The older we got, the more things began to tip in his direction.  Kids moved away, jobs got easier to some extent, and we had more time and disposable income for ourselves.  For me the concept of freedom became specifically about freedom from debt and ultimately from a mortgage.  To me freedom began to equal money, and since I was unwilling to go any farther up the corporate ladder, that meant we needed to eliminate debt.  This wasn’t easy for either of us, and it wasn’t really until Lee discovered the full time lifestyle that we got serious about it.  The moments of eliminating debt were amazing ones, and I absolutely felt freedom from care in them.  Within a short period of time we became both empty nesters and full time RVers, and by relative standards we were free!  Except we weren’t really, at least by Lee’s standards.  For the first 9 months or so he kept saying “we haven’t really started yet,” but what he actually meant was that we aren’t really free yet. I carried my corporate job with me and all of it’s requirements, not to mention all my angst about the lifestyle in general, and it wasn’t until I took the corporate buy-out that I started to feel freedom from care. It wasn’t a “flip the light switch” transition of course, although I should say that for many, many people I have met, it truly seems to be just that, but I took my first trembling steps on the path to freedom.

The odd thing though is despite all we have seen and experienced, freedom still isn’t one of my main goals.  For me it’s more of a byproduct of the lifestyle than a guiding tenet.  Not so for Lee.  He has remained unwavering in his desire to achieve as much freedom as possible, and once again in our lives it has been the source of some conflict.  I should say here that sometimes as a friend I really feel bad for him.  He didn’t consciously choose to have a wife who was so different from him when it came to these concepts, and since he fell in love with me at 14 I think it is fair to say he couldn’t possibly have conceptualized our lives turning out this way back then.  And largely I think he’s been pretty patient.  When we lived in the “regular world” he was always the one that was a little out of step, but in this lifestyle that situation is reversed.  His instincts are solid, he usually knows what needs to be done, and I am the one who is often floundering.  He understands the rules and the possibilities and often these are concepts I barely grasp.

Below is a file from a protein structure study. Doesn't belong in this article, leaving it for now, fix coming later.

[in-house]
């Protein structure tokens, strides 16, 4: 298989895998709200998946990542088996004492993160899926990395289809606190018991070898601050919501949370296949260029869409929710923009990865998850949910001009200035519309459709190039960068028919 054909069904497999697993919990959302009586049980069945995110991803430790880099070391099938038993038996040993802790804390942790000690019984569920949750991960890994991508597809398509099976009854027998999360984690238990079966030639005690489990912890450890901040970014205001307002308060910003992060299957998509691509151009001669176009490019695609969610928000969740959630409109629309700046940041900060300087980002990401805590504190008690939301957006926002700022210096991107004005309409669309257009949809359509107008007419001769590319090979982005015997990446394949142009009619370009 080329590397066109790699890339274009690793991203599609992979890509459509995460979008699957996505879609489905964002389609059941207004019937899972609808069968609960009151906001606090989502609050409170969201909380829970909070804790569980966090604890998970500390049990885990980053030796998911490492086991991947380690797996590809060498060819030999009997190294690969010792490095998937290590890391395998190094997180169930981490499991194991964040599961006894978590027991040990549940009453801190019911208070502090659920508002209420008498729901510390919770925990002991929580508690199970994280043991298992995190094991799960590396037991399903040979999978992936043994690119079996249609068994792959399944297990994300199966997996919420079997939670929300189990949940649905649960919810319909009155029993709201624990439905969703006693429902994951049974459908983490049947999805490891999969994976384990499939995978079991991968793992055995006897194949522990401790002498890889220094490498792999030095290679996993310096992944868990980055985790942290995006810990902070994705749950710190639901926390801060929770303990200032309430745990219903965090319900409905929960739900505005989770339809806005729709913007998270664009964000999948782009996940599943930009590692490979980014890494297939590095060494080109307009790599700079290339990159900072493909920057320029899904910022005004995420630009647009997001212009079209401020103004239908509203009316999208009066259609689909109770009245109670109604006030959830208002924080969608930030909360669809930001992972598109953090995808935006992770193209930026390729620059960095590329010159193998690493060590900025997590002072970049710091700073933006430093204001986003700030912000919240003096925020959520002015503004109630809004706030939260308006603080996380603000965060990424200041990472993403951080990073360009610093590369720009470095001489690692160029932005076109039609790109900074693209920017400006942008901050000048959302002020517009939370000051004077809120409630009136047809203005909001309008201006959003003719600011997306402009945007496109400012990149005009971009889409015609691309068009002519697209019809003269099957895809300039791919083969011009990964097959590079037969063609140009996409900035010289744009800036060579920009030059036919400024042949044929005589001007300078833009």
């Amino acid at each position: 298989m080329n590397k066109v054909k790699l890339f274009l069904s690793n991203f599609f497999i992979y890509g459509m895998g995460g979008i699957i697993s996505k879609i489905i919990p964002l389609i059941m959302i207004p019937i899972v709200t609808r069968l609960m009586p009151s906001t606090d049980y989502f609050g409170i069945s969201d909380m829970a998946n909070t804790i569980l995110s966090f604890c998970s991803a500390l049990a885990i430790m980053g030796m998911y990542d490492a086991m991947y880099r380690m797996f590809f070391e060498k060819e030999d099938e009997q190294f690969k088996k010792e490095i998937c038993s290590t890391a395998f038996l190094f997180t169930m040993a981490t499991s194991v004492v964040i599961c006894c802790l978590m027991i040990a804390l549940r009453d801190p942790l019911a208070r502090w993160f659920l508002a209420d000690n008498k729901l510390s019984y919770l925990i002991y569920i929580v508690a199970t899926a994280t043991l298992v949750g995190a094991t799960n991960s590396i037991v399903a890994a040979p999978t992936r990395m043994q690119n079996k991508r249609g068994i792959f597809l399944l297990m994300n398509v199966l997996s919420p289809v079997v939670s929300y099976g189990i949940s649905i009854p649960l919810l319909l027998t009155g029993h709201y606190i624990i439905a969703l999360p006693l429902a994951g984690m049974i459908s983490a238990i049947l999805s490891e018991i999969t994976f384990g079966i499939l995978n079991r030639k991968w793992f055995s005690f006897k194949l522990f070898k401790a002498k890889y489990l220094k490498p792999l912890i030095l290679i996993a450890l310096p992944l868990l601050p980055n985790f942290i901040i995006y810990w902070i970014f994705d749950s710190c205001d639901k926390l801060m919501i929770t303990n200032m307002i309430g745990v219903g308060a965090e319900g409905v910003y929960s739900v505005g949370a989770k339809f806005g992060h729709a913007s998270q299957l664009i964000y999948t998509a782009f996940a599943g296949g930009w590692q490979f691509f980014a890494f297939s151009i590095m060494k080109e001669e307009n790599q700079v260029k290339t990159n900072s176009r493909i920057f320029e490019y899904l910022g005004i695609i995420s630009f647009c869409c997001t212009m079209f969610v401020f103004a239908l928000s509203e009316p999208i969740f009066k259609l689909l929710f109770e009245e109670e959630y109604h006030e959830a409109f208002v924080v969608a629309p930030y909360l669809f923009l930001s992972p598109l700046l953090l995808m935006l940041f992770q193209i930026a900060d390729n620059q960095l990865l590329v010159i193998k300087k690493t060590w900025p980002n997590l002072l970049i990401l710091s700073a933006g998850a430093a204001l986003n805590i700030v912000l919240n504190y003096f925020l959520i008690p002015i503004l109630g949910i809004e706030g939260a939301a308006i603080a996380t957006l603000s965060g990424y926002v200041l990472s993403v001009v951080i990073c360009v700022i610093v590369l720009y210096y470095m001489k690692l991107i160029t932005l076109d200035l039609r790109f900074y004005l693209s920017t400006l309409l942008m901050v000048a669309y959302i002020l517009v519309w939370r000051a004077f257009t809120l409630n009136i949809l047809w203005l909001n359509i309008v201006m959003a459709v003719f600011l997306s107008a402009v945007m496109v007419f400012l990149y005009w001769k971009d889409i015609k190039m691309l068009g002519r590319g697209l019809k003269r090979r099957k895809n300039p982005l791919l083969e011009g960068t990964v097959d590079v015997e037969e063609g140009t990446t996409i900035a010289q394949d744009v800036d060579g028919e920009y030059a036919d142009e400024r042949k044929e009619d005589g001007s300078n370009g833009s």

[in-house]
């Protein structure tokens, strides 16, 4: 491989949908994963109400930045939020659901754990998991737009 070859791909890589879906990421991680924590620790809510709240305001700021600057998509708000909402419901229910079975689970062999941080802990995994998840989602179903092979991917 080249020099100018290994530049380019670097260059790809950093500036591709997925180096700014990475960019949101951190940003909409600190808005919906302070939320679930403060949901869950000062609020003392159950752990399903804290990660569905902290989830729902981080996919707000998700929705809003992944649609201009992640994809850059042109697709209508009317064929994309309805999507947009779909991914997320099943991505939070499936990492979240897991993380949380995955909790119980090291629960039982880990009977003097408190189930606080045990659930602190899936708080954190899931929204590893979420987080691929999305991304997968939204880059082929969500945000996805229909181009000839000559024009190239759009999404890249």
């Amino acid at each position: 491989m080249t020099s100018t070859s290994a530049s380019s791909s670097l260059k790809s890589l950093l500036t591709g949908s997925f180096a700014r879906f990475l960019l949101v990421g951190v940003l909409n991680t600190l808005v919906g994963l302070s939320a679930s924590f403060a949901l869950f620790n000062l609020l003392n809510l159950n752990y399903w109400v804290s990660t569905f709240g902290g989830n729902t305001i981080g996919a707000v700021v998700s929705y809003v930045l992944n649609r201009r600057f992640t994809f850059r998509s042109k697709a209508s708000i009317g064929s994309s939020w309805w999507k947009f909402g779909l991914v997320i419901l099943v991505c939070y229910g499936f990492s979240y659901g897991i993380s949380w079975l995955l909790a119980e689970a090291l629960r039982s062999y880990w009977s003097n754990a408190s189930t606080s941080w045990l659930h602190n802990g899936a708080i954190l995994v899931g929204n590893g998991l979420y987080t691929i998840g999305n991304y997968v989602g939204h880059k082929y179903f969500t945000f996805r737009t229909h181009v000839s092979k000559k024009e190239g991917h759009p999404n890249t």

So how does this all translate into our day-to-day life?  Mostly it comes up around our travel/work schedule.  Do we take a job or leave a job?  Do we travel frequently or less often?  Do we make reservations or fly by the seat our pants?  These are huge decisions for full time RVers and more than anything else (at least for us) dictate what our lives look like day-to-day. Our level of freedom  is impacted by family obligations, finances, weather, campground availability, internet availability, and mechanical issues. Just like in our old lives if we were not careful those considerations could completely dictate our choices. As you can probably guess, Lee is totally not OK with that. Not that he doesn’t understand the necessity, but he strains against any constraints that make him feel as if he is back in his old life.  He is not alone in these feelings at all by the way, but rather more the norm for full timers.  I on the other hand sometimes find myself embracing those restrictions.  They bring with them structure and a sense of “normalcy” and I know that to some of you reading this that sounds nuts, but it’s true. To be completely honest there are times I would rather endure the unpalatable or even downright unpleasant than be faced with more freedom.